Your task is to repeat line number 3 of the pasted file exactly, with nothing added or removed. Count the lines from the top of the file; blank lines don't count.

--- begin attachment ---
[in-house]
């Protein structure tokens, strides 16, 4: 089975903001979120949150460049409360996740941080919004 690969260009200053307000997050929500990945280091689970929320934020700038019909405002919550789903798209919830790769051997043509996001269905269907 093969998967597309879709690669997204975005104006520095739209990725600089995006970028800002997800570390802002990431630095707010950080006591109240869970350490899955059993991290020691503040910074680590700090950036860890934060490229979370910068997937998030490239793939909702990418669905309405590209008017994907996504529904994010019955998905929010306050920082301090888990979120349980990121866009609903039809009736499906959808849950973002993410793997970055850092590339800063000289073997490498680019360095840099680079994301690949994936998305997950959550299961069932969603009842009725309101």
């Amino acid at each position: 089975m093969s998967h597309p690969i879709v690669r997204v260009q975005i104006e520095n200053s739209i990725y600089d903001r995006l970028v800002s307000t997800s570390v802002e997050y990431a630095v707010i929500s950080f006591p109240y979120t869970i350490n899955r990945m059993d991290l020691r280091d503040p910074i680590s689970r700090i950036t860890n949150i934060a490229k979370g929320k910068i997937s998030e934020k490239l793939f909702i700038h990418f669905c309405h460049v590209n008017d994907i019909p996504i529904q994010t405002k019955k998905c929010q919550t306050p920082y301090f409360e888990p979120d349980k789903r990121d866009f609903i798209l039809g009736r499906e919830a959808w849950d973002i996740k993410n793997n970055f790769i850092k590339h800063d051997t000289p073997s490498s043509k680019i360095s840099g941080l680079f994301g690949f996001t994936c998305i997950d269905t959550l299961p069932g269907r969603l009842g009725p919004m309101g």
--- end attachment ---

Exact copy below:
């Amino acid at each position: 089975m093969s998967h597309p690969i879709v690669r997204v260009q975005i104006e520095n200053s739209i990725y600089d903001r995006l970028v800002s307000t997800s570390v802002e997050y990431a630095v707010i929500s950080f006591p109240y979120t869970i350490n899955r990945m059993d991290l020691r280091d503040p910074i680590s689970r700090i950036t860890n949150i934060a490229k979370g929320k910068i997937s998030e934020k490239l793939f909702i700038h990418f669905c309405h460049v590209n008017d994907i019909p996504i529904q994010t405002k019955k998905c929010q919550t306050p920082y301090f409360e888990p979120d349980k789903r990121d866009f609903i798209l039809g009736r499906e919830a959808w849950d973002i996740k993410n793997n970055f790769i850092k590339h800063d051997t000289p073997s490498s043509k680019i360095s840099g941080l680079f994301g690949f996001t994936c998305i997950d269905t959550l299961p069932g269907r969603l009842g009725p919004m309101g």